Should the bride take on the groom’s name after marriage?

By Brown Articles Published 12/9/2013 | Wedding

This is not the really important question. The right question to ask involves identity. The question should be framed thus: should the bride give up her own name after marriage?

One’s title is associated with one’s original identity, because it represents one's own origin and discloses one’s family background. What does giving up your original identity mean for society in general?

? This is a hotly debated topic, involving many delicate issues. Most societies of the world are patriarchal, though some of them are quite liberal, like American and British societies. Those promise to preserve the liberty of women. Women of such societies never put up with imposed chauvinism. Their protest against patriarchy has been coined as “feminism”. But human identity cannot be equated with any ‘ism’.

? Ours is a homogeneous society, where women enjoy choice, and are not obliged to take on their husband’s name. but if somebody wants to take it on as a token of love, as a gesture of devotion or only for the sake of a sense of security, she is free to do so.

? It is one of the most recurrent and disputed topics in the third world, the underdeveloped or the developing countries where discarding the maternal title is to some extent compulsory. In certain cultures, however, there is no strict rule or compulsion, and there it is absolutely irrelevant and not a matter to worry about.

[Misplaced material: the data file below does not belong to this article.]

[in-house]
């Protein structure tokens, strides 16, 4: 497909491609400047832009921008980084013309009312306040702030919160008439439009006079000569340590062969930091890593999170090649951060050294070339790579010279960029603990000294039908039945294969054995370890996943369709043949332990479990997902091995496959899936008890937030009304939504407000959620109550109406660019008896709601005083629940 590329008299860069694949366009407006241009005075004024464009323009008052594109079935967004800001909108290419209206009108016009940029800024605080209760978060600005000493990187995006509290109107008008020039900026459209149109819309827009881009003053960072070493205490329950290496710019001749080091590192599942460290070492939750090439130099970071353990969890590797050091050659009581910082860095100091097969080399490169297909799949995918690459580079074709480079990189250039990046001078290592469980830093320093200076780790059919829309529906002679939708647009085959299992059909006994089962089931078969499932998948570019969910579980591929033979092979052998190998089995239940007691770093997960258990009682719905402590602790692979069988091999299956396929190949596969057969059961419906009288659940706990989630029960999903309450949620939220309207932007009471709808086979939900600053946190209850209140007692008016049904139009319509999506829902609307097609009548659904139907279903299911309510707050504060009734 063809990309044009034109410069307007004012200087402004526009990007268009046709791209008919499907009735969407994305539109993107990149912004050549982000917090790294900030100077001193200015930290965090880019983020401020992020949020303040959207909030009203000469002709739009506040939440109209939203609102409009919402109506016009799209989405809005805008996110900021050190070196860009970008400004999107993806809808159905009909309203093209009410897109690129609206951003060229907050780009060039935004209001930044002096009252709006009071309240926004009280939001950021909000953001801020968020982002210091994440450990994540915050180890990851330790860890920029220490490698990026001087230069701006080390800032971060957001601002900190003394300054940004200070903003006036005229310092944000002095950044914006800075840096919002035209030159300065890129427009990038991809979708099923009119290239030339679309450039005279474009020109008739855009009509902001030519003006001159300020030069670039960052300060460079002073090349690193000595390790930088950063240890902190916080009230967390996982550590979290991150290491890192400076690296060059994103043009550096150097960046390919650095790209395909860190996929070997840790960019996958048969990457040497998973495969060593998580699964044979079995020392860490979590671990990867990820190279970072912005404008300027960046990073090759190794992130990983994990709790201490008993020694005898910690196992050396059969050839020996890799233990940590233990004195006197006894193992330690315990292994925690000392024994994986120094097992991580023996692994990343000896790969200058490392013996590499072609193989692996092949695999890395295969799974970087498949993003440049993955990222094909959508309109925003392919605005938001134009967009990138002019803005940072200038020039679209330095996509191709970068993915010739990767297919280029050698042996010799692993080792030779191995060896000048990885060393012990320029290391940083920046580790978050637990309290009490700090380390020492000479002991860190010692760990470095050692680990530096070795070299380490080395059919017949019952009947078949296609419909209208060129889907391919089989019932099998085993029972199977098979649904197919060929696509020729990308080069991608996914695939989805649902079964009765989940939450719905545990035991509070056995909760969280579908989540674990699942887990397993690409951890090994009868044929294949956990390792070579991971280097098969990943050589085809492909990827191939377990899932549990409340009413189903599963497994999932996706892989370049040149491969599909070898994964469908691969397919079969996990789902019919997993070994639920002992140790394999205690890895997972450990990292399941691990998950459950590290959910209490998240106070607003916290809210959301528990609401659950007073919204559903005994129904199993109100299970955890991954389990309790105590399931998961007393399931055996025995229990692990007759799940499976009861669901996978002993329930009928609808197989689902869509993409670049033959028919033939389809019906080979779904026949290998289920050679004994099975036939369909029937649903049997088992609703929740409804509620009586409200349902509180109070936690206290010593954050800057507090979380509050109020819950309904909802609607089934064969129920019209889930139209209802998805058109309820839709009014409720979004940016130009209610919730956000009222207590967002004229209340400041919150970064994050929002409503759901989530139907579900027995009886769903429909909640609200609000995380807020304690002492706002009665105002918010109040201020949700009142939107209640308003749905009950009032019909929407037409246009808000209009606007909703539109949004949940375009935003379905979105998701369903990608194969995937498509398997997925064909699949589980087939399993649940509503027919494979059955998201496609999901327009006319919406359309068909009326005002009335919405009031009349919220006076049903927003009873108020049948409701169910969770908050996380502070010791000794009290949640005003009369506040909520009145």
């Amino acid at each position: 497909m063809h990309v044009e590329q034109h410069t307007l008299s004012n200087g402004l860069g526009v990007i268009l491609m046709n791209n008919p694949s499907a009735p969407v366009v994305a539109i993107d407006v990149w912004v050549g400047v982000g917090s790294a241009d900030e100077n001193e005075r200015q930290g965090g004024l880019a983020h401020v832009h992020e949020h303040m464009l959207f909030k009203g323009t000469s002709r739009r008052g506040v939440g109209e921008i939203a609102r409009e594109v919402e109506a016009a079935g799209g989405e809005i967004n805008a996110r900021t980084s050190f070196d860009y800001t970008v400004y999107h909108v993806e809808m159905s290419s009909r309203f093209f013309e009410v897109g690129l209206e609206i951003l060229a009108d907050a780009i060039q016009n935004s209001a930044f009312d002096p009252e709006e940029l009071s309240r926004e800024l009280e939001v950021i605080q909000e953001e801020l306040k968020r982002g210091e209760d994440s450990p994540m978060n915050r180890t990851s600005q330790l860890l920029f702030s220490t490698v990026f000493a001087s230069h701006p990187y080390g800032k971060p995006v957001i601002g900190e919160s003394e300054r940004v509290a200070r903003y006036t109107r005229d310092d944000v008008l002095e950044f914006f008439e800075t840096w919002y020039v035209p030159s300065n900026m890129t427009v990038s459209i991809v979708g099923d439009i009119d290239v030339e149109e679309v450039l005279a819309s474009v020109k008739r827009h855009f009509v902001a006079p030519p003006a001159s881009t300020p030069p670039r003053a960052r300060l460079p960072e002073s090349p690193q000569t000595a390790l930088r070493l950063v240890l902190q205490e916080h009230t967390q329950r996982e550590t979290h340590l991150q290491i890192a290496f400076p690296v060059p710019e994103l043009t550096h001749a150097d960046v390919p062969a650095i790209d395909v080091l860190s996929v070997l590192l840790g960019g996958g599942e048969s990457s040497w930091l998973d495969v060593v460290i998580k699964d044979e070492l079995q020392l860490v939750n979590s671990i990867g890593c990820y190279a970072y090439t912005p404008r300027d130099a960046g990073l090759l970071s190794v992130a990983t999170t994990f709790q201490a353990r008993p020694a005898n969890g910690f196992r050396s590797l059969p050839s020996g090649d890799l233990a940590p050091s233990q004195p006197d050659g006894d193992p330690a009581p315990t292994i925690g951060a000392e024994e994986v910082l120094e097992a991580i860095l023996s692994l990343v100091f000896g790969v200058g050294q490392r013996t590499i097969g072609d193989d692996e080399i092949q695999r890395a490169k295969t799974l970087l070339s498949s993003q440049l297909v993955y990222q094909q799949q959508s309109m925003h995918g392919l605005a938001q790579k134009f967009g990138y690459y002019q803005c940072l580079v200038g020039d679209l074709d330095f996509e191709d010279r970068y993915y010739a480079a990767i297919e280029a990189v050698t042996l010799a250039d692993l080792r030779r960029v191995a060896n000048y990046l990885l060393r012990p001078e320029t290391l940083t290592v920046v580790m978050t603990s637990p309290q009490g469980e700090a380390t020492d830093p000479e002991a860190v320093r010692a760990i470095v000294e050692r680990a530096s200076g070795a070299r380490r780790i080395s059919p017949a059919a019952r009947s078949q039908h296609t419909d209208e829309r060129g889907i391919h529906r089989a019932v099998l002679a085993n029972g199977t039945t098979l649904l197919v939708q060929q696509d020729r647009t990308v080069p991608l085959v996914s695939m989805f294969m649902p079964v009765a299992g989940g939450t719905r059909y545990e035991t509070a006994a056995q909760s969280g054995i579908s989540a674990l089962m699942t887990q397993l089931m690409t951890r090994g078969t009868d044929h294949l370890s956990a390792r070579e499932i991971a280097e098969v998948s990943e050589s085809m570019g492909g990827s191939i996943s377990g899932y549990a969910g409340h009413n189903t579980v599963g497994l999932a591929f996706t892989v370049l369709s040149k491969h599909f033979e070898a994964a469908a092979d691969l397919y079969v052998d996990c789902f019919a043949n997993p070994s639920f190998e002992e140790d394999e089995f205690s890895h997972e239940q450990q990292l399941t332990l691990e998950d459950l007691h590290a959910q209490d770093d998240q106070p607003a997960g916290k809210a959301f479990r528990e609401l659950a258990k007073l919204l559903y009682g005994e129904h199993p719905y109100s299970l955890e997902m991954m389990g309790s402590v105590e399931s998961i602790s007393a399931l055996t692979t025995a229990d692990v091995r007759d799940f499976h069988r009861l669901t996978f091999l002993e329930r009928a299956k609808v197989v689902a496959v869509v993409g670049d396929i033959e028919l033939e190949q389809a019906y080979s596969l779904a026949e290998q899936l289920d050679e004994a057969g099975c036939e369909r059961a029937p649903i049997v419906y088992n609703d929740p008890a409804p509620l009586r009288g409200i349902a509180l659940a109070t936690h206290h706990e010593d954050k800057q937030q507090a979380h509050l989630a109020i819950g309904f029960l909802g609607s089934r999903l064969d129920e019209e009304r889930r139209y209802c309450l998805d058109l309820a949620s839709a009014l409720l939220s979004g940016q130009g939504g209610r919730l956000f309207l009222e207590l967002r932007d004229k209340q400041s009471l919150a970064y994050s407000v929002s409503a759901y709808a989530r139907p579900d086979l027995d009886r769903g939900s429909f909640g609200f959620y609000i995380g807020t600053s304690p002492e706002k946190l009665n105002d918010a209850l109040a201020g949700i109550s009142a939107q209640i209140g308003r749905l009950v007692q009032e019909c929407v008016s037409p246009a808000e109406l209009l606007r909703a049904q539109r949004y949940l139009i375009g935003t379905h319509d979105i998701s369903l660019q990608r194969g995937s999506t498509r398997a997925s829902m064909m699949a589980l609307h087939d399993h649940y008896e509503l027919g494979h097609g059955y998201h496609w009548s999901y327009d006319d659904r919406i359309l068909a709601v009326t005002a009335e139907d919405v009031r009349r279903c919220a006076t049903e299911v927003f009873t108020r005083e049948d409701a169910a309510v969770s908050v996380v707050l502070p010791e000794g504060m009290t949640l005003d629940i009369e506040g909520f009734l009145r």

? In some cases, women are seen taking on joint titles. In these cases, children have the choice of either inheriting the joint title or taking on their father’s title. In some cases, women choose not to take any title at all. Rather, they like to think of themselves as absolute individuals, and not someone's daughter or someone else's wife.

? Women in today’s modern society have decided to directly address their perennial identity crisis. They have become independent financially and psychologically, and it's time for them to fight against various social menaces and hegemonies. The human identity in women of the developed nations has been awakened today, but this is not the case with women of all other societies.

When a child is born it remains genderless. Gradually, it is taught by society that it is a ‘she’ and not a ‘he’ and she has to maintain some do-s and don't-s if she does not wish to be condemned and ostracized. This unwritten rule is very strict in some societies. Male beings are treated as the original sex and female beings are treated as whatever is not the original sex. In a matured and advanced society, men and women should be judged by their distinct qualities, and not in terms of each other. In those societies, women are not considered to be an inferior species, but the same species with some different qualities. So in those societies, it’s absolutely up to the woman to decide if she will take on her husband’s name or not.